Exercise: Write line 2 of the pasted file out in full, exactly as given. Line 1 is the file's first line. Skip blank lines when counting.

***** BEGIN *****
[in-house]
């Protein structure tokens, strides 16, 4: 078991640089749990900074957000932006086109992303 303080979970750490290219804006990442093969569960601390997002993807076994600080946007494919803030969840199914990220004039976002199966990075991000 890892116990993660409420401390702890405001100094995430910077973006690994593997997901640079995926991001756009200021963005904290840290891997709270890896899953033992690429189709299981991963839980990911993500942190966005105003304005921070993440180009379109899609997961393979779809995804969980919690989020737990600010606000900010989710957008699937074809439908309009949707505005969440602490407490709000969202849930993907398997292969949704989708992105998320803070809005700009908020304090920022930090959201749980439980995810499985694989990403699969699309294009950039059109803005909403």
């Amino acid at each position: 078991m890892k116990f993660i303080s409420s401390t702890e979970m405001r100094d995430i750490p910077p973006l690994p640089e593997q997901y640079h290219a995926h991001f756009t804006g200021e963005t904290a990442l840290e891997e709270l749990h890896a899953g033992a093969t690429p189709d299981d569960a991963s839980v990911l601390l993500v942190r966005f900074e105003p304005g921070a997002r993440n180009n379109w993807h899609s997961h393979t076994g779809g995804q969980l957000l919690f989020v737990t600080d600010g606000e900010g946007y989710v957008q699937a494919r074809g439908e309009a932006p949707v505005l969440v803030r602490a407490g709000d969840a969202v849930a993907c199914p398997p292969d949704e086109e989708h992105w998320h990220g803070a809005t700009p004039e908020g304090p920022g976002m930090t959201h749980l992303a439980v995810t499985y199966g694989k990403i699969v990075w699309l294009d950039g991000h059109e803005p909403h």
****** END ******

């Protein structure tokens, strides 16, 4: 078991640089749990900074957000932006086109992303 303080979970750490290219804006990442093969569960601390997002993807076994600080946007494919803030969840199914990220004039976002199966990075991000 890892116990993660409420401390702890405001100094995430910077973006690994593997997901640079995926991001756009200021963005904290840290891997709270890896899953033992690429189709299981991963839980990911993500942190966005105003304005921070993440180009379109899609997961393979779809995804969980919690989020737990600010606000900010989710957008699937074809439908309009949707505005969440602490407490709000969202849930993907398997292969949704989708992105998320803070809005700009908020304090920022930090959201749980439980995810499985694989990403699969699309294009950039059109803005909403």